words & Images: Laurie Marshall
For many of us, the collection and preservation of the stories of our home state is important and appreciated, but for Kyle Kellams, it’s a passion. August marks the twenty-fifth year Kyle has been with KUAF 91.3, the local National Public Radio (NPR) affiliate located in Fayetteville and serving Northwest Arkansas and the River Valley. His journey to his current position as the station’s News Director and lead producer for the daily show, Ozarks at Large, is dotted with fortunate circumstances, smart choices, and a self-proclaimed genetic tendency to be doing exactly what he’s doing.
Kyle’s family moved from Kansas to Arkansas when he was four years old. They settled in Mountain Home, a small town in North Arkansas situated almost exactly half-way between the eastern and the western state lines. Kyle’s mother was a teacher and his father a bartender, and they filled their home with stories. He remembers Paul Harvey on the radio, a subscription to Life Magazine, and the NBC Nightly News on television every night. “There was a lot of conversation in the household… but I do think it is part of my genetic code. I never thought of it as ‘telling stories’ until I started working on [Ozarks at Large], but it is just what I like to do.”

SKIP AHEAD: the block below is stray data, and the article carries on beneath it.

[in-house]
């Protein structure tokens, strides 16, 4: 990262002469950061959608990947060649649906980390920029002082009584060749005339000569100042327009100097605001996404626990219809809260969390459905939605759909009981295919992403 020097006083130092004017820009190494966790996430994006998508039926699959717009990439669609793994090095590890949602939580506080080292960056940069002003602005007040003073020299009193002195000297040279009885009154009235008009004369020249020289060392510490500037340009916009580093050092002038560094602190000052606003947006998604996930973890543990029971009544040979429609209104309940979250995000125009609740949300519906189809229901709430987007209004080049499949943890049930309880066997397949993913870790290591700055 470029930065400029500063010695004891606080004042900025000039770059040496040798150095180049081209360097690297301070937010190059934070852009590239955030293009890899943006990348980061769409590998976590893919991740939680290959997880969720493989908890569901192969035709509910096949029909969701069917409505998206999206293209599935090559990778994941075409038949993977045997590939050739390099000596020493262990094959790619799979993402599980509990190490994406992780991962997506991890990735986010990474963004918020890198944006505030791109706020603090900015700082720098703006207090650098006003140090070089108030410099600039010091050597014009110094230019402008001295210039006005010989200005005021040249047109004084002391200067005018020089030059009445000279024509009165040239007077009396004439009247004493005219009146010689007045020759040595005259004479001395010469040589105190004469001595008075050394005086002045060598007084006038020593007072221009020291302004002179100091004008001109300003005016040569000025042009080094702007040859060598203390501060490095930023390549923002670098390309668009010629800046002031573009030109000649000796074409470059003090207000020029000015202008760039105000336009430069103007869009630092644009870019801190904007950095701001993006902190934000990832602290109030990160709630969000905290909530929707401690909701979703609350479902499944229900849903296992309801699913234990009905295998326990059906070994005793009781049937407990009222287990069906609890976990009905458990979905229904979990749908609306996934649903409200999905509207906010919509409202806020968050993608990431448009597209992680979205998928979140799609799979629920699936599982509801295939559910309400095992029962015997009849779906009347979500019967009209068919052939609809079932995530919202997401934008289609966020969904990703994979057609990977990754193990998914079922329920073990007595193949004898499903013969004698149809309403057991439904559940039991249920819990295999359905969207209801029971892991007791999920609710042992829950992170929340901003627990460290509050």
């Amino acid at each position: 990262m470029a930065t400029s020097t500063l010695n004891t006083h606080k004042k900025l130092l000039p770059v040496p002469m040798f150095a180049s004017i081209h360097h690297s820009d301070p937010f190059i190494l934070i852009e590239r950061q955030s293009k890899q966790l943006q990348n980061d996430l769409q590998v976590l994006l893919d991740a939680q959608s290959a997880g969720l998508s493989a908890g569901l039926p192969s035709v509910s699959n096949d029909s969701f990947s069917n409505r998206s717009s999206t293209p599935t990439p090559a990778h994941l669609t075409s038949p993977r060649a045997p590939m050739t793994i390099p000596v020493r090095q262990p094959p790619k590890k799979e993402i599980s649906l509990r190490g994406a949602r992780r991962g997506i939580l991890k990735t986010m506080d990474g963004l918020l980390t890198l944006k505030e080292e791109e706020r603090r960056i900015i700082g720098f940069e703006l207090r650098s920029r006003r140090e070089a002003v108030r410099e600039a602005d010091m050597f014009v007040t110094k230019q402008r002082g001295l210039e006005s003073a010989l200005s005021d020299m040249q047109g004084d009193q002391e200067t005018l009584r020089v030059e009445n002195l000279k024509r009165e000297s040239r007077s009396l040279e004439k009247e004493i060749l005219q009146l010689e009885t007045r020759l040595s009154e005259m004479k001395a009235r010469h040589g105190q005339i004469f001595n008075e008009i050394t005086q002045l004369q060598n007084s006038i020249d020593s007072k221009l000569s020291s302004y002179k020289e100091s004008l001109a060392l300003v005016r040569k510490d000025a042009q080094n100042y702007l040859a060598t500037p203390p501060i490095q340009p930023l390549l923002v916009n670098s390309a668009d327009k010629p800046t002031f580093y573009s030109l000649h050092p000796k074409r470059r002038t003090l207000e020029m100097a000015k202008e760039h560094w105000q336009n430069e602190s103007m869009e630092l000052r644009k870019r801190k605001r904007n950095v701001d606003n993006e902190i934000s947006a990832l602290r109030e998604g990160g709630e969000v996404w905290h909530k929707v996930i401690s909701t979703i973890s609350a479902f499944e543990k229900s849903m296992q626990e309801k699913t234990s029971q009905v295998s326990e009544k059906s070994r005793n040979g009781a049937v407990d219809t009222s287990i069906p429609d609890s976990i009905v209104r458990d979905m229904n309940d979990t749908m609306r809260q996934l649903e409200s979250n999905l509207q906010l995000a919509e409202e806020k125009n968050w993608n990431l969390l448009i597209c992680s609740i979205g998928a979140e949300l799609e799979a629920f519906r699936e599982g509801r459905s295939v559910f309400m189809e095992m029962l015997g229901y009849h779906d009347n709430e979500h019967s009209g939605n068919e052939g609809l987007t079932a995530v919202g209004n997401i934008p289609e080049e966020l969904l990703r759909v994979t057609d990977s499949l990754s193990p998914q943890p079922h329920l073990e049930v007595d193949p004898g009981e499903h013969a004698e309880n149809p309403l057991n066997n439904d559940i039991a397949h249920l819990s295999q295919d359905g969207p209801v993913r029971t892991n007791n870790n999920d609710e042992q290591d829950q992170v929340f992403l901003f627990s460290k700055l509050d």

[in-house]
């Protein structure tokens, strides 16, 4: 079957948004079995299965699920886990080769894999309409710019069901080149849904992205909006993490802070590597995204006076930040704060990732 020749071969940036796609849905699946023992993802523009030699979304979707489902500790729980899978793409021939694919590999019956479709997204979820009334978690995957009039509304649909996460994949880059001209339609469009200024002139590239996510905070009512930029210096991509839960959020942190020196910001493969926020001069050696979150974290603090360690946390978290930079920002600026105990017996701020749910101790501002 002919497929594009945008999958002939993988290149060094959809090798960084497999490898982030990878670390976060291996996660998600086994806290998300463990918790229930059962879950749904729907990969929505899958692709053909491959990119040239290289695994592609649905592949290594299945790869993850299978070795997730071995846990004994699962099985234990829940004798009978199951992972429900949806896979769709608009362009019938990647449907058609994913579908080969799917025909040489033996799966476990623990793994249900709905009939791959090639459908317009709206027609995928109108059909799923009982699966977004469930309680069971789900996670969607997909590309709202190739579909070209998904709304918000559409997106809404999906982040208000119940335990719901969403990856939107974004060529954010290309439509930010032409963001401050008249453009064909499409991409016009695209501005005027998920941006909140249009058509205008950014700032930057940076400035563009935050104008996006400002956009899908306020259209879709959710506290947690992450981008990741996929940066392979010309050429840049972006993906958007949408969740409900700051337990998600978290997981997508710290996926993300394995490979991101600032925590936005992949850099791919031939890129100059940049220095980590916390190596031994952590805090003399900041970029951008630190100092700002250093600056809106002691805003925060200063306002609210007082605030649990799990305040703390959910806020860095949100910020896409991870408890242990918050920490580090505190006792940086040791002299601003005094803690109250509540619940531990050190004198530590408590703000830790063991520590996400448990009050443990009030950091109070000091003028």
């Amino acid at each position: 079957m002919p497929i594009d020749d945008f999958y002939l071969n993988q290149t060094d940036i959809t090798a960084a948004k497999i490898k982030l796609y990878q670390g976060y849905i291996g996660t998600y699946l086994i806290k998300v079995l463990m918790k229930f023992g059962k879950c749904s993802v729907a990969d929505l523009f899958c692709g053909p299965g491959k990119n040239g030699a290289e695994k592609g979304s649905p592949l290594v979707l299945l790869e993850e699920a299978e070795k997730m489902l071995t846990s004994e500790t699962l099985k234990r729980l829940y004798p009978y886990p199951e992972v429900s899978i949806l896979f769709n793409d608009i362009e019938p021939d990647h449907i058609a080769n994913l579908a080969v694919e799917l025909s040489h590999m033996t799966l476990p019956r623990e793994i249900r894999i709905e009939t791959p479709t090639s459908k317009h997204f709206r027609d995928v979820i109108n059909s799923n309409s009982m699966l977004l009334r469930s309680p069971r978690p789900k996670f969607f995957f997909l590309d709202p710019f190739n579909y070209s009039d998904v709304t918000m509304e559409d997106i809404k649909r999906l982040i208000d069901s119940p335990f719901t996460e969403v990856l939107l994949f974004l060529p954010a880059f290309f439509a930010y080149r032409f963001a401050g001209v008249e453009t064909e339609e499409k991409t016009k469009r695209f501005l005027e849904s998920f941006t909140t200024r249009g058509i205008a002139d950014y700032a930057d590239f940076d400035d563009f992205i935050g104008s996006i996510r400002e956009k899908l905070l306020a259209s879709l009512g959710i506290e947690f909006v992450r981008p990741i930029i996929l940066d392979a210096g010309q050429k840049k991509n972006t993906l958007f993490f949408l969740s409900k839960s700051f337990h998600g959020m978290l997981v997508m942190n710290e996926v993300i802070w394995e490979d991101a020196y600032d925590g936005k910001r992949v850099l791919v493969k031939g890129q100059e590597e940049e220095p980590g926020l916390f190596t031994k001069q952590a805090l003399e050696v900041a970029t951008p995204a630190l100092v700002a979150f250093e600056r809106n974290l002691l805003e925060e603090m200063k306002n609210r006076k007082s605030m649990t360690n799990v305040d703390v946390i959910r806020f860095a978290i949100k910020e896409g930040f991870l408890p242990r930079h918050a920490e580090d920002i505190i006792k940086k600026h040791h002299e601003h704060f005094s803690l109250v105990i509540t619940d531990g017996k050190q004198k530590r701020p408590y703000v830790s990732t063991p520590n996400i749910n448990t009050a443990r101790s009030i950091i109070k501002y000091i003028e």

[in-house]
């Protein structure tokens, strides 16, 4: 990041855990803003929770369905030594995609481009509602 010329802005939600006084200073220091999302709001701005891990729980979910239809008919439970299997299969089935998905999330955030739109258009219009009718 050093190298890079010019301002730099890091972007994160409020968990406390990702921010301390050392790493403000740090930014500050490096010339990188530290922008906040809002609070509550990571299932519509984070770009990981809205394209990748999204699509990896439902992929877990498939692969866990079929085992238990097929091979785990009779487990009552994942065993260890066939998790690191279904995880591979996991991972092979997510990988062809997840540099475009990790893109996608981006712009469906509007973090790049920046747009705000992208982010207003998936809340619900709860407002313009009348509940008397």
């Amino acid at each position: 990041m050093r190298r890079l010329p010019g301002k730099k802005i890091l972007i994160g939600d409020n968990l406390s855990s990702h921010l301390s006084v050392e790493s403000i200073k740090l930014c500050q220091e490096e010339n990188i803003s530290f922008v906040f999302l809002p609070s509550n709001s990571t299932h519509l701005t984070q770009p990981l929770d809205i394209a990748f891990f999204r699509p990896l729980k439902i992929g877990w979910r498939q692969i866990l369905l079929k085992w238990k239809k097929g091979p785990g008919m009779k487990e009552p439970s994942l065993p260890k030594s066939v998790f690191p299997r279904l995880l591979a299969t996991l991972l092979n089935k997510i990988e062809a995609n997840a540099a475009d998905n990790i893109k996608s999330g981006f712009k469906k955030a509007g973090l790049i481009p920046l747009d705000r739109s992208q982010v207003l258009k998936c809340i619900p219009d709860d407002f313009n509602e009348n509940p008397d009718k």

Growing up in a town with only one television channel, it’s easy to understand the connection a young boy would develop with his radio. For years, Kyle would fall asleep listening to old radio programs on a station out of San Antonio. His earliest memories are of The S & K Show, a fictional program based on The Tonight Show he co-hosted with his teddy bear, Smokey. When asked which of them was Johnny Carson, he laughs, “The bear had top billing! In my day dreams we were equals, despite the fact that [Smokey] was inanimate.” Not surprisingly, his first job at age sixteen was at the local station, KTLO.
The Big Leagues
As a student studying Broadcast Journalism at the University of Arkansas, Kyle was working at KUAF when the station switched over to NPR programming. He spent summers at KTLO, and after earning his degree, he spent a couple of years there covering local news in Mountain Home before returning to Northwest Arkansas to join KIX104 in Fayetteville as their news director. A year later, he went back to KUAF.